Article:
- Date of birth: October 19th, 1986
- 2017 line: 131 games, .233/.332/.395, .727 OPS, 398 PA, 88 wRC+, 49 BB, 89 K
- 2017 value: .1 fWAR, -.2 bWAR
- 2017 salary: $1,500,000
- SnakePit rating: 7.08
Daniel Descalso appeared in the most games he has seen in a season since he played in 143 for the St. Louis Cardinals in 2012. It was only the third time in his career that he had played in more than 130 games and probably a bit more than desired due to midseason injuries to Nick Ahmed, Chris Owings, and Yasmany Tomas. I willingly admit that I was initially confused when Mike Hazen replaced Phil Gosselin with Descalso last offseason. Michael McDermott informed us prior to the start of the 2017 season that Descalso had a tendency to perform in “high leverage” situations, and that trend continued into this most recent season. In those moments in 2017, Descalso hit .368/.510/.632 for a 214 wRC+ in 46 plate appearances. Baseball Reference shows different stats in high leverage, but they paint the same picture nonetheless. Talk about channeling your inner David Ortiz. Where he particularly excelled was in games that were in the 7th inning or later and the score separated by 1 run or less. In 73 such plate appearances in those situations, he hit .293/.438/.517 with 7 XBH, 16 RBI, and 11 walks. He has been that guy for much of his career, and that is what separates him from other veteran utility players that are at or below replacement level.
2017 saw Daniel Descalso sharply increase his hard contact % to 37% which is nearly 10% higher than his career average. Hitter friendly Chase Field and “juiced ball” or not, that type of improvement will typically result in better power for most players which is what happened for Descalso. He posted a .163 ISO, much higher than his career .119 ISO, and hit a career high 10 home runs to go with 5 triples and 16 doubles. Daniel appeared in multiple positions all over the field playing first base in 12 games, second base in 44 games, third base in 12 games, 35 games in left field, and 1 at shortstop. He was nothing short of an asset during the small sample size of the postseason hitting .333/.538/1.111 with 2 home runs, 1 double, and 4 walks in 13 plate appearances. His home run in Game 3 of the NLDS against the Los Angeles Dodgers was the Diamondbacks lone run in that game.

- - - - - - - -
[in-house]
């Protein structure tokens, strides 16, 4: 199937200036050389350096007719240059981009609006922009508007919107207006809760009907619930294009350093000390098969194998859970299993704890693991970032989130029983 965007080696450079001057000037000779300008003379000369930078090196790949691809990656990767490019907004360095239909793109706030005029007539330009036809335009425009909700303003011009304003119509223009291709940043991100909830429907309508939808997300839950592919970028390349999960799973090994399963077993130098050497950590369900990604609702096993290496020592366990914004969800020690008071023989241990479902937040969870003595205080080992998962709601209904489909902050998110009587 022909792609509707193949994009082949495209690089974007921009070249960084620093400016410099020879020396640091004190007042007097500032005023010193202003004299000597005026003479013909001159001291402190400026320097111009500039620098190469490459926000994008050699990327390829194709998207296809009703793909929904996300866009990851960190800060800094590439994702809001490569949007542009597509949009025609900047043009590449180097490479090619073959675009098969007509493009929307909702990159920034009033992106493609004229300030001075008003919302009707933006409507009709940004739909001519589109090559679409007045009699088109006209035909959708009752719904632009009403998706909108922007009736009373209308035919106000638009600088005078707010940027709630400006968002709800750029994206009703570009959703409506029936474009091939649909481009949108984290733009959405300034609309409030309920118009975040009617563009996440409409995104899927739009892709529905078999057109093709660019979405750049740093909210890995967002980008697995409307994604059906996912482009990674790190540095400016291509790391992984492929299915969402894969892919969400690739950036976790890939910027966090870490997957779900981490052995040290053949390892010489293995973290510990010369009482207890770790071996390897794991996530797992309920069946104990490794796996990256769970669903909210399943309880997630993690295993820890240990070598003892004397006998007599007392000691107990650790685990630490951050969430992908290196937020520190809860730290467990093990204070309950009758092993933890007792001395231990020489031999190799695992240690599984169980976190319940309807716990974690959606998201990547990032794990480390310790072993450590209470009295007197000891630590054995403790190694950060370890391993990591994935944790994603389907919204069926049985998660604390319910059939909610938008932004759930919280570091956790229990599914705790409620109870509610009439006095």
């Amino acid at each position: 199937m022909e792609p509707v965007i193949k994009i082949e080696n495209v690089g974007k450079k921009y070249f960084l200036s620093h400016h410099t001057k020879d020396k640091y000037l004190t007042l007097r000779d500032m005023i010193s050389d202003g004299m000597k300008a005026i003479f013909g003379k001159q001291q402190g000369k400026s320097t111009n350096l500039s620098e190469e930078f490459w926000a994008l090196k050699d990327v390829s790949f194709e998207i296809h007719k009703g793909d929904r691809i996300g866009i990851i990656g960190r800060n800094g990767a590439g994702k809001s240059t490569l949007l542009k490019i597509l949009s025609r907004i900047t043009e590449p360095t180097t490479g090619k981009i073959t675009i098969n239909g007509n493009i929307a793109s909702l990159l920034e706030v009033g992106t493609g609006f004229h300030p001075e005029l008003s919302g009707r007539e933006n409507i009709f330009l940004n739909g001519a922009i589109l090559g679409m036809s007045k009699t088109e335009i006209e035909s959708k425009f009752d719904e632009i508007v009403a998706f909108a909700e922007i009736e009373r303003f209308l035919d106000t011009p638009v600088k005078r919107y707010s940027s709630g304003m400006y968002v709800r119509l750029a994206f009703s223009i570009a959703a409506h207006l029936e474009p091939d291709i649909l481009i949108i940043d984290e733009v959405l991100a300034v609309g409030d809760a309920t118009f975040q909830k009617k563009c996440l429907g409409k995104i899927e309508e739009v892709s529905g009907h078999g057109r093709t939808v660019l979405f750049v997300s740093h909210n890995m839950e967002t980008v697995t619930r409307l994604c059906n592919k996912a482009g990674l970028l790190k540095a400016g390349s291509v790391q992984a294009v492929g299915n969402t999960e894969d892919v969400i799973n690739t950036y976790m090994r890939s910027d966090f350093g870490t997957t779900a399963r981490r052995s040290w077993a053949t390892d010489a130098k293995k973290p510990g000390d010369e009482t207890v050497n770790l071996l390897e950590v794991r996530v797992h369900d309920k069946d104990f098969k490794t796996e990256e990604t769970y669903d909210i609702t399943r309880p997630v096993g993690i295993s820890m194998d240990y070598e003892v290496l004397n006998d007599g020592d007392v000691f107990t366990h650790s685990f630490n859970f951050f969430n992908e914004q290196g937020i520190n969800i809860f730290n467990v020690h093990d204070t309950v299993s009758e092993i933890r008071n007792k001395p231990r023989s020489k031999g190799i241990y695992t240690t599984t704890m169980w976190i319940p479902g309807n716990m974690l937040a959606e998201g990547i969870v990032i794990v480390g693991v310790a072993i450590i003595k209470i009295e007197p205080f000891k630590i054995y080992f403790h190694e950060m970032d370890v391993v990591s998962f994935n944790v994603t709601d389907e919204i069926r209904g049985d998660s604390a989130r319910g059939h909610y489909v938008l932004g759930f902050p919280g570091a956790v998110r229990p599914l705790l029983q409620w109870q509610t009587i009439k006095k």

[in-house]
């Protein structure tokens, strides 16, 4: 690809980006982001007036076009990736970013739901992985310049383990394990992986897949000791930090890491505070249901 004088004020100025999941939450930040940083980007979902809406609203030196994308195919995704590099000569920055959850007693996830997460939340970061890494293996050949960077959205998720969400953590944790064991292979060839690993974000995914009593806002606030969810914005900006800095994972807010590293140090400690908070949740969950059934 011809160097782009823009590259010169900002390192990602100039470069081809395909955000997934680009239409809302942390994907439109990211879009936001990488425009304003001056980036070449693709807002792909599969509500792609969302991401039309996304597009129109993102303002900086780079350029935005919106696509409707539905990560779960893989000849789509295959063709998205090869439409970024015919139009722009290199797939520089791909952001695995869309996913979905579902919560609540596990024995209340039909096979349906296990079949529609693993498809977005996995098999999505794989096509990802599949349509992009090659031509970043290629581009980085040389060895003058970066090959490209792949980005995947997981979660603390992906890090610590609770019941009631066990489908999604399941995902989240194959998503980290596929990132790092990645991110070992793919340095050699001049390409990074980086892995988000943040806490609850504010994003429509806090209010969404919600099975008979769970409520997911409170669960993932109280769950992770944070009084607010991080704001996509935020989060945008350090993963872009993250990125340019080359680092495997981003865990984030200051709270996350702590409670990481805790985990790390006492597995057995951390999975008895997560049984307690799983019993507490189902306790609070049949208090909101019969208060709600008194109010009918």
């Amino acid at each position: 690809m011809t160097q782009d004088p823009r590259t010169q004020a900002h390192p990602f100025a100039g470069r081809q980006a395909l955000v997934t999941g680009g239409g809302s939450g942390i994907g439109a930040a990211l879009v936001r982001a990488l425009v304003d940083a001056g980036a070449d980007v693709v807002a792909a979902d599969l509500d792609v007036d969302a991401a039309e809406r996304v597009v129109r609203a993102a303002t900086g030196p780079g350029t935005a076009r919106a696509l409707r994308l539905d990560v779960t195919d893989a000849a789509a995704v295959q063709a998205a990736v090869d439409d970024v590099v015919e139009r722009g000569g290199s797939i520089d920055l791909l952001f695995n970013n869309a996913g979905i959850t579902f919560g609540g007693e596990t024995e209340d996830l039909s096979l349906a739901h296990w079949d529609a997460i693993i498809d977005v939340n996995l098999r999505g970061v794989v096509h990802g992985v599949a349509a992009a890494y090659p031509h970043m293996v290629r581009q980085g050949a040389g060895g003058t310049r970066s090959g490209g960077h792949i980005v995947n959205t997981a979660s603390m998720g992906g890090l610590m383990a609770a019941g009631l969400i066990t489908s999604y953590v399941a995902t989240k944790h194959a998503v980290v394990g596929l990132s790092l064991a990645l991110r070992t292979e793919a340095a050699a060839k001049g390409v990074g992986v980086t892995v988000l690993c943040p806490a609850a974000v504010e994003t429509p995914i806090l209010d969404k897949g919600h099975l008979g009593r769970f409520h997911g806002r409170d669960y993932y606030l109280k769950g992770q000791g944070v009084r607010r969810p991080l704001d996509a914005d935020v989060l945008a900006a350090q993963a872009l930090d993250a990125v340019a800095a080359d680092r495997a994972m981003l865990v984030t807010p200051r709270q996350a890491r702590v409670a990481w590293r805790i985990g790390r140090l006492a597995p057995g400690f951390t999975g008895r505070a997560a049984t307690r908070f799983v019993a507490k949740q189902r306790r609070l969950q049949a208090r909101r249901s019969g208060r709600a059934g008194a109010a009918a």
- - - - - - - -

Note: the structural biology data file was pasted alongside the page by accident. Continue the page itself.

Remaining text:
The Arizona Diamondbacks recently announced that they have picked up Daniel’s $2 million club option, and I can hardly argue against that decision. There have been worse “veteran presents” signings in recent franchise history (see Cody Ross 2013), so even if Descalso fell off of a cliff in 2018 it is not a move that will hurt Ken Kendrick’s quest to acquire the most extravagant baseball card collection. Ideally, it would be best to see him a bit less next season and come off the bench more frequently in those late and close situations with the game on the line. That would require better health from Chris Owings, Nick Ahmed, and Yasmany Tomas and more consistency from Jake Lamb and Brandon Drury. It is an asset to have Daniel on the bench to plug in to a variety of positions should the need arise.